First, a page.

A US model that has followed a similar approach, has managed to average an 11.1% annual return over the past 18 years, while having meaningfully lower volatility (a Beta of 0.7 or 30% less volatile than the overall index) than the S&P 500.
Covered Call Writing – This strategy can be complicated, but in a nutshell it lowers risk and increases income. Exactly what the income investor likes. The downside is that it will lower returns in very strong markets, so if the TSX returns 20% in a year, your portfolio might return 15%. The net result of using covered calls is that you boost the income of the portfolio, you generally outperform in down markets, you generally outperform in flat to slightly improving markets, and underperform in strong markets.
It can be achieved using some new ETFs from companies such as BMO and Horizons, or you can find some investment counsellors and brokers that have a particular expertise in this area.
One of the big positives of this strategy is that the income generated is considered capital gains for tax purposes. Not only is this a lower taxed type of income, but for those with a build up of capital losses over the years, this is one of the only ways to ensure a capital gain – effectively getting income with no tax (until you use up your losses).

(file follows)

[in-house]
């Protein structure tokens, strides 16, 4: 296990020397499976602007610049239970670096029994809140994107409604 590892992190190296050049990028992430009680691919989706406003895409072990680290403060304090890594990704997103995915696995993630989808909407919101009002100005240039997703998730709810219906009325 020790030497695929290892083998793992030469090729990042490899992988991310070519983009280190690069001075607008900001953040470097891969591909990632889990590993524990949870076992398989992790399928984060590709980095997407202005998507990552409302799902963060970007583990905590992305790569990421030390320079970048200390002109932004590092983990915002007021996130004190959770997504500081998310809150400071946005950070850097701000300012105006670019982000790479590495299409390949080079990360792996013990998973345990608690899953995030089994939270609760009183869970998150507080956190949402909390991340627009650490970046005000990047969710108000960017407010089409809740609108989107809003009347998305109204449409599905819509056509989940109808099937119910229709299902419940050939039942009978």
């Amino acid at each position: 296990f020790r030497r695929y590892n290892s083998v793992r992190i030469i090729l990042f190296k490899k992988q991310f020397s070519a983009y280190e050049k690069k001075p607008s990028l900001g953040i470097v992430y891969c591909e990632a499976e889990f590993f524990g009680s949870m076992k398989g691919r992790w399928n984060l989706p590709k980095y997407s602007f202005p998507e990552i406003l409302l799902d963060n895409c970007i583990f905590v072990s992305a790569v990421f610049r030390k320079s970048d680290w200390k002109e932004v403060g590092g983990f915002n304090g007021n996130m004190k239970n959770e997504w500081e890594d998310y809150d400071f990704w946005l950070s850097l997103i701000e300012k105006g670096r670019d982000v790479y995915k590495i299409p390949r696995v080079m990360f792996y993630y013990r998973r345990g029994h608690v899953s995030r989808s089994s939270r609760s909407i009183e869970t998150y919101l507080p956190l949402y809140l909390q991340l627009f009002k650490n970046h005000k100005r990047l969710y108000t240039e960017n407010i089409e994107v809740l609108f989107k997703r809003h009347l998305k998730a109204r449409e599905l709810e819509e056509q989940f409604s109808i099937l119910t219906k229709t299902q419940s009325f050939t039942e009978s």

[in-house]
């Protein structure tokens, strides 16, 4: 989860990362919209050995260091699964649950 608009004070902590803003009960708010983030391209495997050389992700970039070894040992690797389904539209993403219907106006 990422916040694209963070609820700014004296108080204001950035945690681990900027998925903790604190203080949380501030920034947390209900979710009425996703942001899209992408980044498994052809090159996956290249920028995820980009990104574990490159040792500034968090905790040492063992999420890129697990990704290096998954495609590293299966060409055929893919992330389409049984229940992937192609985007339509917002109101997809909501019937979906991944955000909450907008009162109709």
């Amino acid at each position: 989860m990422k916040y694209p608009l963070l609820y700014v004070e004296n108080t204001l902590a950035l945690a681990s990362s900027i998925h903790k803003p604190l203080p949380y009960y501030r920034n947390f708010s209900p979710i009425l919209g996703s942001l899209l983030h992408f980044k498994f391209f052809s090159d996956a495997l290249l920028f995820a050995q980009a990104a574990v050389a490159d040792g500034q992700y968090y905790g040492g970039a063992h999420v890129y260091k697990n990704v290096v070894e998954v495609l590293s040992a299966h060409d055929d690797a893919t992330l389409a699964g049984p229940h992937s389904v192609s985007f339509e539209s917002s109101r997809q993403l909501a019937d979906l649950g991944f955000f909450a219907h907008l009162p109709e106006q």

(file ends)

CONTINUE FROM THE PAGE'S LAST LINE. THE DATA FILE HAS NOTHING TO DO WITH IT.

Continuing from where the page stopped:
Given the objectives of the investor (protect capital, boost income, more stability), this covered call option strategy can be very effective.
With these five components, you are able to have an entire investment portfolio without going out too far on the risk front with any security, but generating an income yield easily exceeding 4%. The reason is that the yield on bonds, preferred shares and common stock dividends should be close to 4% on its own. When you add on the income from covered call options, it will easily move you close to the 5% mark.
The key benefits for income investors to this approach are:income yield somewhere between 4% and 5.5% without holding high risk investments; lower volatility; better tax efficiency; total flexibility on cash withdrawals to meet personal needs.
This portfolio is almost certain to outperform the stock market in a down year but just as certainly it will underperform in a strong stock market. However, if many pundits are correct, we may not be seeing many 15%+ years in the market in the near future.